In Fidler’s eyes, one of the highlights of the CISAC program was the opportunity to engage with fellow honors students as scholars and as friends and the resulting broadening of her interests: “One of my CISAC cohort just Facebook messaged me because she saw something in the news about zero-days, which she now cares about, and I, similarly, care a lot more about topics beyond my own field, such as the Indian Civil Nuclear deal and Arctic cooperation, than I did before.”
In addition to Crenshaw, Fidler was also mentored by Jennifer Granick. Granick, an expert on privacy in cyber, is the Director of Civil Liberties at the Stanford Law School Center for Internet and Society's (CIS) and a CISAC affiliate.
“Having Crenshaw and Granick as my mentors was a great pairing. Crenshaw helped me with the more academic side of my research, and Granick was invaluable in connecting me with policy movers and shakers. I ended up writing a blog post with her on Just Security, and have reached out to her numerous times for advice on how to best engage in public debate on my research topic.”
“Mailyn is a great thinker. Her thesis was smart and well-researched, and as it turns out, incredibly timely,” observes Granick. She is a real public asset as both a scholar and a voice in important policy debates.”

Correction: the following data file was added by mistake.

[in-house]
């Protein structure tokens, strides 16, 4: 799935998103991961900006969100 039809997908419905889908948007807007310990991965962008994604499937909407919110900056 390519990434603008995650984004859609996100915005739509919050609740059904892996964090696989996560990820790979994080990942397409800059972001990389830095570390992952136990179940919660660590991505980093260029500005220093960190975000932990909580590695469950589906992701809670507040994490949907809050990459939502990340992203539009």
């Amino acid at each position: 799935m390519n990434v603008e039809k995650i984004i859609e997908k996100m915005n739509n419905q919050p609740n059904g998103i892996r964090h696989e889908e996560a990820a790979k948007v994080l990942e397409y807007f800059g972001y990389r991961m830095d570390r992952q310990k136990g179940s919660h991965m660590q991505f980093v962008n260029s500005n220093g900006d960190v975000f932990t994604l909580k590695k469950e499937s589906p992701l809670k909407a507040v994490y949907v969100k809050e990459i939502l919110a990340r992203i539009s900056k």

Fidler’s research is a work in progress. As different opportunities arise, she is constantly refocusing the lens through which she is looking at the zero-day issue: “As I have continued this work, I have had the opportunity to engage with a much wider range of actors, so I have had to rethink and reanalyze my research from multiple angles. For instance, I had the opportunity to give a presentation on zero-days to Amnesty International’s Technology & Human Rights group, which meant I rethought the issue from a human rights perspective.” Fidler researched specific instances of abuse or potential abuse of human rights using zero-days, she said, and presented the Technology & Human Rights group with several possible normative stances, a change from the more cost/benefit-oriented analysis originally laid out in her thesis.
In Crenshaw’s view, students like Fidler exemplify what the Honors program hopes to accomplish once those students go out into the real world. "We want our students to make a substantive contribution to our understanding of international security,” she notes, “and Mailyn has done just that."
When it comes to contributing to research in international security issues, Fidler is hardly alone among CISAC Honors alums. A partial listing of publications and presentations based on CISAC Honors Theses can be found here.
As a new class of incoming Honors students prepares to join CISAC, Fidler has this advice for her successors: “Don’t be afraid to ask for help or advice“ even if you think it is unlikely or intimidating, “Asking never hurts and often has a good upside.”